The Treaty Of Utrecht And Gibraltar

The news is full of the spat with Spain over ownership of Gibraltar, Well, here is the original text of the Treaty of Utrecht, concerning the agreements over Gibraltar signed in 1713 by Spain’s king, Phillip V. It clearly states that the territory known as Gibraltar is handed over ‘in Perpetuam’ to Britain.  The following is the text of the treaty relative to Gibraltar:

The Original Document I'm Sure The Spanish Government Can Read It If They Wish.

The Original Document
I’m Sure The Spanish Government Can Read It If They Wish.

ARTICLE X OF THE TREATY OF UTRECHT

13 JULY 1713

The Catholic King does hereby, for himself, his heirs and successors, yield to the Crown of Great Britain the full and entire propriety of the town and castle of Gibraltar, together with the port, fortifications, and forts thereunto belonging; and he gives up the said propriety to be held and enjoyed absolutely with all manner of right for ever, without any exception or impediment whatsoever.

But that abuses and frauds may be avoided by importing any kind of goods, the Catholic King wills, and takes it to be understood, that the above-named propriety be yielded to Great Britain without any territorial jurisdiction and without any open communication by land with the country round about.

Yet whereas the communication by sea with the coast of Spain may not at all times be safe or open, and thereby it may happen that the garrison and other inhabitants of Gibraltar may be brought to great straits; and as it is the intention of the Catholic King, only that fraudulent importations of goods should, as is above said, be hindered by an inland communications. it is therefore provided that in such cases it may be lawful to purchase, for ready money, in the neighbouring territories of Spain, provisions and other things necessary for the use of the garrison, the inhabitants, and the ships which lie in the harbour. 

But if any goods be found imported by Gibraltar, either by way of barter for purchasing provisions, or under any other pretence, the same shall be confiscated, and complaint being made thereof, those persons who have acted contrary to the faith of this treaty, shall be severely punished.

And Her Britannic Majesty, at the request of the Catholic King, does consent and agree, that no leave shall be given under any pretence whatsoever, either to Jews or Moors, to reside or have their dwellings in the said town of Gibraltar; and that no refuge or shelter shall be allowed to any Moorish ships of war in the harbour of the said town, whereby the communication between Spain and Ceuta may be obstructed, or the coasts of Spain be infested by the excursions of the Moors.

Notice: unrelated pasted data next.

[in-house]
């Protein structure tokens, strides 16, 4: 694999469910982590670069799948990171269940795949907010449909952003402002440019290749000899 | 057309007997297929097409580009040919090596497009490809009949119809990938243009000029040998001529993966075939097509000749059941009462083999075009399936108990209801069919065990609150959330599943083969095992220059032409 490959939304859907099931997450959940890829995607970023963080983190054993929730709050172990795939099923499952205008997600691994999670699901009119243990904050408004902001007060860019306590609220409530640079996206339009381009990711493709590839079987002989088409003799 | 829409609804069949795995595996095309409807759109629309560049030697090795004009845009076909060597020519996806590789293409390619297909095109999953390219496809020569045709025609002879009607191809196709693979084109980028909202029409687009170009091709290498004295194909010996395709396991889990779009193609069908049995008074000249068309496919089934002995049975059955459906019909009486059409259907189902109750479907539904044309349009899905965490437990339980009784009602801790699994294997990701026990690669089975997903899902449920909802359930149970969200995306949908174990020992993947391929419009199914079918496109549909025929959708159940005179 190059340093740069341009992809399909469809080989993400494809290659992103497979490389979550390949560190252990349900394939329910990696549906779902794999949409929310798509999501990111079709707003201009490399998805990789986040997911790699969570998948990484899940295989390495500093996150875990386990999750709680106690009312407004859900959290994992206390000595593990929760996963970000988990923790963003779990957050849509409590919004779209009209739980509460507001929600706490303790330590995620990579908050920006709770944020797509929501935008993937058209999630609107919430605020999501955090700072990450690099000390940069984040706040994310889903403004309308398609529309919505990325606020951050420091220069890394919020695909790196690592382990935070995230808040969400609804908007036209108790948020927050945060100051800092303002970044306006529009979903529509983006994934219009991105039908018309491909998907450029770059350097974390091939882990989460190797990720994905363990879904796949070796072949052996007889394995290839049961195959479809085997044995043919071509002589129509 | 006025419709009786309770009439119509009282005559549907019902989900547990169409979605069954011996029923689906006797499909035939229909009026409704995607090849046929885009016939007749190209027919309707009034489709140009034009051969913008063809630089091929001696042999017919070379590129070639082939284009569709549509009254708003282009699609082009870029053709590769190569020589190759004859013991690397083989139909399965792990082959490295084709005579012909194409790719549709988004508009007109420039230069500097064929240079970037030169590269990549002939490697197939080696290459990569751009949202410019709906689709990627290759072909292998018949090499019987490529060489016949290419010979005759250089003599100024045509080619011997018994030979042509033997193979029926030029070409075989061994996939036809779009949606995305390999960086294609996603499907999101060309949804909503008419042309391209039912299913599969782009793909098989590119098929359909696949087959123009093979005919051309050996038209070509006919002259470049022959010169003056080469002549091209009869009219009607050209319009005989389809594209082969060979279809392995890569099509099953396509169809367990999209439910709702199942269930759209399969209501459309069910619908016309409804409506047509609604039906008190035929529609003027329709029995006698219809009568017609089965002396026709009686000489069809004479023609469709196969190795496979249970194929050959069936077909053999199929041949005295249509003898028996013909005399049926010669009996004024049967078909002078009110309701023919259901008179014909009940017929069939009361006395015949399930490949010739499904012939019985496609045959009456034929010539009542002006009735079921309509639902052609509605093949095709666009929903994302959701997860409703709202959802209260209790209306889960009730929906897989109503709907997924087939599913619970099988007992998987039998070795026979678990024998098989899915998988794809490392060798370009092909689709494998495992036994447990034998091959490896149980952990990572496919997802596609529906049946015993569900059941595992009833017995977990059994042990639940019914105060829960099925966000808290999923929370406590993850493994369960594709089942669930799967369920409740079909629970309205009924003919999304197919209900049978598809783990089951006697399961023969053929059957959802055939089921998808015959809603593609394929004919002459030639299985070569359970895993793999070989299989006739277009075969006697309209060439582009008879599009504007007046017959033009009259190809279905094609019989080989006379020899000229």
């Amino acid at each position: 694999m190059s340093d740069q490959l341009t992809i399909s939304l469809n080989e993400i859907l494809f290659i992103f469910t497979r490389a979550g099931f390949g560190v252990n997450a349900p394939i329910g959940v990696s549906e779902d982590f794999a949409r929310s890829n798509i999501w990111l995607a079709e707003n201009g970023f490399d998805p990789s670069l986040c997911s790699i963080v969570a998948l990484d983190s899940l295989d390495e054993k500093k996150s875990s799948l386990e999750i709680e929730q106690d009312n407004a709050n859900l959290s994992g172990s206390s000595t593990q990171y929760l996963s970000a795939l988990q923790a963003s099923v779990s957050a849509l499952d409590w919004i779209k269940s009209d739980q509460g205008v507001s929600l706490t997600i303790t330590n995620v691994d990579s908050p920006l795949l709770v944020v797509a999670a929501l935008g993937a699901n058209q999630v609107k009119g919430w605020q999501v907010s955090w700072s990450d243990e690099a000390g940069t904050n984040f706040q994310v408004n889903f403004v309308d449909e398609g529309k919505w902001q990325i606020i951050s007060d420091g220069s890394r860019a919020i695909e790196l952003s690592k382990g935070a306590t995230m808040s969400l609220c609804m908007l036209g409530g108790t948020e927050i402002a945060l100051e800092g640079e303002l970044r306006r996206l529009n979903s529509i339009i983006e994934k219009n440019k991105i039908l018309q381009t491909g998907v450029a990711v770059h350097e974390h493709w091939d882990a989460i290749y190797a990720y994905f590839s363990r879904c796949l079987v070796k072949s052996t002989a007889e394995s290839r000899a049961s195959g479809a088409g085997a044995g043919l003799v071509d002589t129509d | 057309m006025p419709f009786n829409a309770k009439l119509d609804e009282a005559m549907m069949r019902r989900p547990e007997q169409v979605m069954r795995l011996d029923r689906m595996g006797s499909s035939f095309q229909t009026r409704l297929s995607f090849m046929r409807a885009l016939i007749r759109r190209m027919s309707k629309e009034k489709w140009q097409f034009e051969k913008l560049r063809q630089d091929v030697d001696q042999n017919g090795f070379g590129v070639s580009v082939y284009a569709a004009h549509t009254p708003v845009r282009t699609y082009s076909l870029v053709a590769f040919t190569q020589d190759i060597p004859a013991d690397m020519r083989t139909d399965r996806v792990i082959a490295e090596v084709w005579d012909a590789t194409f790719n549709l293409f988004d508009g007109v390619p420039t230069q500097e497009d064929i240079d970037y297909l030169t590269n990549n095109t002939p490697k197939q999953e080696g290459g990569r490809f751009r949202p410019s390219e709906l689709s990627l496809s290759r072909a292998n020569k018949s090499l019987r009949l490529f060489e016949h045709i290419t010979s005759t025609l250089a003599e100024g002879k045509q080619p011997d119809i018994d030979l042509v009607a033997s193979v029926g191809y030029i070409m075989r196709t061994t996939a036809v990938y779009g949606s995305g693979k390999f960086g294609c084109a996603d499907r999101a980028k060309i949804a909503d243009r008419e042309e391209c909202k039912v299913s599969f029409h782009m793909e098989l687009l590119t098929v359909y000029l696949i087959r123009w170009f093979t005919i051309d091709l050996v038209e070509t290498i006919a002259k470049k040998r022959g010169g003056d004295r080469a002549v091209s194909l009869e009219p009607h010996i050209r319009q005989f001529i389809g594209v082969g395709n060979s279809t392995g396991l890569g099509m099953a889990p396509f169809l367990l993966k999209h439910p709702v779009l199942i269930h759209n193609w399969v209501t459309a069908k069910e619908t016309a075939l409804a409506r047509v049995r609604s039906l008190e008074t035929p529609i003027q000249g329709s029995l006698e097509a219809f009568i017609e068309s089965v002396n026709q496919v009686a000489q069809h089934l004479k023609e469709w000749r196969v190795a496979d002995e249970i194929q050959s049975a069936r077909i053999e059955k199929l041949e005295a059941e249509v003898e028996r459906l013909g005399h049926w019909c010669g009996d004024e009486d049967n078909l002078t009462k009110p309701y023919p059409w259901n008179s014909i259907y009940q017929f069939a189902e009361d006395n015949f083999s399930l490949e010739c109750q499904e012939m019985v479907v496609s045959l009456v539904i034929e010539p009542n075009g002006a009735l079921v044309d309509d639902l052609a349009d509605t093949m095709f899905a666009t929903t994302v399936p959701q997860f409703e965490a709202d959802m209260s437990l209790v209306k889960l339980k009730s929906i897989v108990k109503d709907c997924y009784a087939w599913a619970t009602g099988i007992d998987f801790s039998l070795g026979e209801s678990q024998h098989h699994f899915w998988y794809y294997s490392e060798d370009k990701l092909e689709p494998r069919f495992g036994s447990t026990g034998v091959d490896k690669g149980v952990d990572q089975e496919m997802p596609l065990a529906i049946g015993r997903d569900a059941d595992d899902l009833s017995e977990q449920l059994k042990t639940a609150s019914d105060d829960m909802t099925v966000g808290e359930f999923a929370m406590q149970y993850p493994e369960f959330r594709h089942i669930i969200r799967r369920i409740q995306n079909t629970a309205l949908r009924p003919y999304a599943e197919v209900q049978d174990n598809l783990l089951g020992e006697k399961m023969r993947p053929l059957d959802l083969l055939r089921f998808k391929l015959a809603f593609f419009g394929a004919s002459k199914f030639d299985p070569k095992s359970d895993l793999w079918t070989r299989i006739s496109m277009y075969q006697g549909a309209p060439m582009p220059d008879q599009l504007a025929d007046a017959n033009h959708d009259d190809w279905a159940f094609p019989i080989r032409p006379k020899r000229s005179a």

But whereas treaties of friendship and a liberty and intercourse of commerce are between the British and certain territories situated on the coast of Africa, it is always to be understood, that the British subjects cannot refuse the Moors and their ships entry into the port of Gibraltar purely upon the account of merchandising. Her Majesty the Queen of Great Britain does further promise, that the free exercise of their religion shall be indulged to the Roman Catholic inhabitants of the aforesaid town.

And in case it shall hereafter seem meet to the Crown of Great Britain to grant, sell or by any means to alienate therefrom the propriety of the said town of Gibraltar, it is hereby agreed and concluded that the preference of having the sale shall always be given to the Crown of Spain before any others.

Arch Duke Charles Of Austria

Arch Duke Charles Of Austria

As you can see, part of the text covers the importation of ‘fraudulent goods’ but allows trade with Spanish territory for normal goods (i.e. food, and everyday items), but also gives Spain preferential treatment should Britain wish to leave the peninsular at any time. Apart from that there are no restrictions on ownership and it is forever.

King Philip V of Spain - The Catholic King

King Philip V of Spain – The Catholic King

This treaty was signed willingly by the Spanish king as a final act to end the War of Succession that had raged from 1701 to 1714 which concerned who had the right to succeed  the last of the Habsburg kings of Spain, Charles II who had no legal heir. It must be remembered that the royal families of Europe intermarried like crazy to maintain the bloodline, which meant that both France and Austria had claim to Spain when Charles died.  It is all far too complicated to mention here, but suffice it to say, war became inevitable when the royal houses of both France and Austria laid claim to the territory of Spain, especially taking into account the many overseas countries it controlled.

Louis XIV Of France

Louis XIV Of France

In any event, this led to the Succession Wars and in a bid to end the conflict the Treaty of Utrecht was signed. It laid down the borders of modern Europe with concessions being made to the victors. Part of those concessions included Gibraltar.

Gibraltar - Constantly On Guard

Gibraltar – Constantly On Guard

The wording of the Treaty shown above is quite clear in that the Spanish gave up all right to ownership and influence in the territory forever. It is therefore unreasonable for the Spanish government to now claim this document never existed, or was signed under duress. The cold fact of the matter is that Spain has no rights to Gibraltar unless Britain no longer wants it, and the people of the peninsular will have a lot to say about that.

Roy.

2 Responses to “The Treaty Of Utrecht And Gibraltar”

  1. James Says:

    If Gibraltar (Great Britain) has allowed “either to Jews or Moors, to reside or have their dwellings in the said town of Gibraltar” would that not be a violation of the terms of the treaty?

    Like

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